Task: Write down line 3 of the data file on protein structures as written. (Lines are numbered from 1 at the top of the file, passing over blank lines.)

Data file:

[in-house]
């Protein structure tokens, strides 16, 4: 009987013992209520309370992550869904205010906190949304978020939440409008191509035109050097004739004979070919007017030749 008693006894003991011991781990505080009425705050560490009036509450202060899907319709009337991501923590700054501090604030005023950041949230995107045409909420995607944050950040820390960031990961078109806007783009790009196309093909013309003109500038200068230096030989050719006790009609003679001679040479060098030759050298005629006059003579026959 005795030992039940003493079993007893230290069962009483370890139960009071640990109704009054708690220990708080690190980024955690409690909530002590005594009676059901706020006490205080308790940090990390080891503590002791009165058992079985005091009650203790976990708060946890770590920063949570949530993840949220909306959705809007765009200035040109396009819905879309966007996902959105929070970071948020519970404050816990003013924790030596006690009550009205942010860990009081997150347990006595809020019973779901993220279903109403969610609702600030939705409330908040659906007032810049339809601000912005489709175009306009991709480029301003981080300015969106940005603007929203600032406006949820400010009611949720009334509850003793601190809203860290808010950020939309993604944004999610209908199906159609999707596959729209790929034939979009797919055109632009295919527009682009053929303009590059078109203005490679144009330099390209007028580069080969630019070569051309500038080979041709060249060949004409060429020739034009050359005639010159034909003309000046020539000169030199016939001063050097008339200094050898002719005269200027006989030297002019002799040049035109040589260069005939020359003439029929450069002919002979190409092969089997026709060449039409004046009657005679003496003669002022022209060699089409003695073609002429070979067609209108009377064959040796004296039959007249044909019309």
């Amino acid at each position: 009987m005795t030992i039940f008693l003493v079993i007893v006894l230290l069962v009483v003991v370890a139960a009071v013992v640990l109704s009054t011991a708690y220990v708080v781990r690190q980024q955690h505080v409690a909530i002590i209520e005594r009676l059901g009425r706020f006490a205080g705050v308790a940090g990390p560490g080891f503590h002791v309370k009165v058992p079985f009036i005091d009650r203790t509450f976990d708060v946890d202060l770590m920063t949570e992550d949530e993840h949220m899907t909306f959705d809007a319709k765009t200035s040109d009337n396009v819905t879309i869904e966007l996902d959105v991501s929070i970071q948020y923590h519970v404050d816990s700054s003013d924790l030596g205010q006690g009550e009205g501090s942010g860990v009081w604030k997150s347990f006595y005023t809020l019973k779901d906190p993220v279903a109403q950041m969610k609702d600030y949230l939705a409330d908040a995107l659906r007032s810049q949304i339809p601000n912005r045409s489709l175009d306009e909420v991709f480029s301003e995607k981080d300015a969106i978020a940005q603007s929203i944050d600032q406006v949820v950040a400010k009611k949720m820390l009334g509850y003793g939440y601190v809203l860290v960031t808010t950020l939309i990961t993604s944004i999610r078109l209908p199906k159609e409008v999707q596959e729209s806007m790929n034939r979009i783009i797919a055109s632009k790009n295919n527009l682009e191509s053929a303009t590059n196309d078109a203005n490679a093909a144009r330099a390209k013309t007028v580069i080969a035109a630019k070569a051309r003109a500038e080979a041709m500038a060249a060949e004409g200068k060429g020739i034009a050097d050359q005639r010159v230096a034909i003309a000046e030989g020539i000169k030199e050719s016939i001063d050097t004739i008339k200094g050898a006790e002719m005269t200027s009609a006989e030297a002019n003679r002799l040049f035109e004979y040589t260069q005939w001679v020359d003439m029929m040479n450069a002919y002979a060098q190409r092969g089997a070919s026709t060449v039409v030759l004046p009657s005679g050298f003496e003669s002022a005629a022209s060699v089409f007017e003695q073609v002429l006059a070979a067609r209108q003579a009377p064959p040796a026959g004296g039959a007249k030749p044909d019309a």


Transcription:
């Amino acid at each position: 009987m005795t030992i039940f008693l003493v079993i007893v006894l230290l069962v009483v003991v370890a139960a009071v013992v640990l109704s009054t011991a708690y220990v708080v781990r690190q980024q955690h505080v409690a909530i002590i209520e005594r009676l059901g009425r706020f006490a205080g705050v308790a940090g990390p560490g080891f503590h002791v309370k009165v058992p079985f009036i005091d009650r203790t509450f976990d708060v946890d202060l770590m920063t949570e992550d949530e993840h949220m899907t909306f959705d809007a319709k765009t200035s040109d009337n396009v819905t879309i869904e966007l996902d959105v991501s929070i970071q948020y923590h519970v404050d816990s700054s003013d924790l030596g205010q006690g009550e009205g501090s942010g860990v009081w604030k997150s347990f006595y005023t809020l019973k779901d906190p993220v279903a109403q950041m969610k609702d600030y949230l939705a409330d908040a995107l659906r007032s810049q949304i339809p601000n912005r045409s489709l175009d306009e909420v991709f480029s301003e995607k981080d300015a969106i978020a940005q603007s929203i944050d600032q406006v949820v950040a400010k009611k949720m820390l009334g509850y003793g939440y601190v809203l860290v960031t808010t950020l939309i990961t993604s944004i999610r078109l209908p199906k159609e409008v999707q596959e729209s806007m790929n034939r979009i783009i797919a055109s632009k790009n295919n527009l682009e191509s053929a303009t590059n196309d078109a203005n490679a093909a144009r330099a390209k013309t007028v580069i080969a035109a630019k070569a051309r003109a500038e080979a041709m500038a060249a060949e004409g200068k060429g020739i034009a050097d050359q005639r010159v230096a034909i003309a000046e030989g020539i000169k030199e050719s016939i001063d050097t004739i008339k200094g050898a006790e002719m005269t200027s009609a006989e030297a002019n003679r002799l040049f035109e004979y040589t260069q005939w001679v020359d003439m029929m040479n450069a002919y002979a060098q190409r092969g089997a070919s026709t060449v039409v030759l004046p009657s005679g050298f003496e003669s002022a005629a022209s060699v089409f007017e003695q073609v002429l006059a070979a067609r209108q003579a009377p064959p040796a026959g004296g039959a007249k030749p044909d019309a």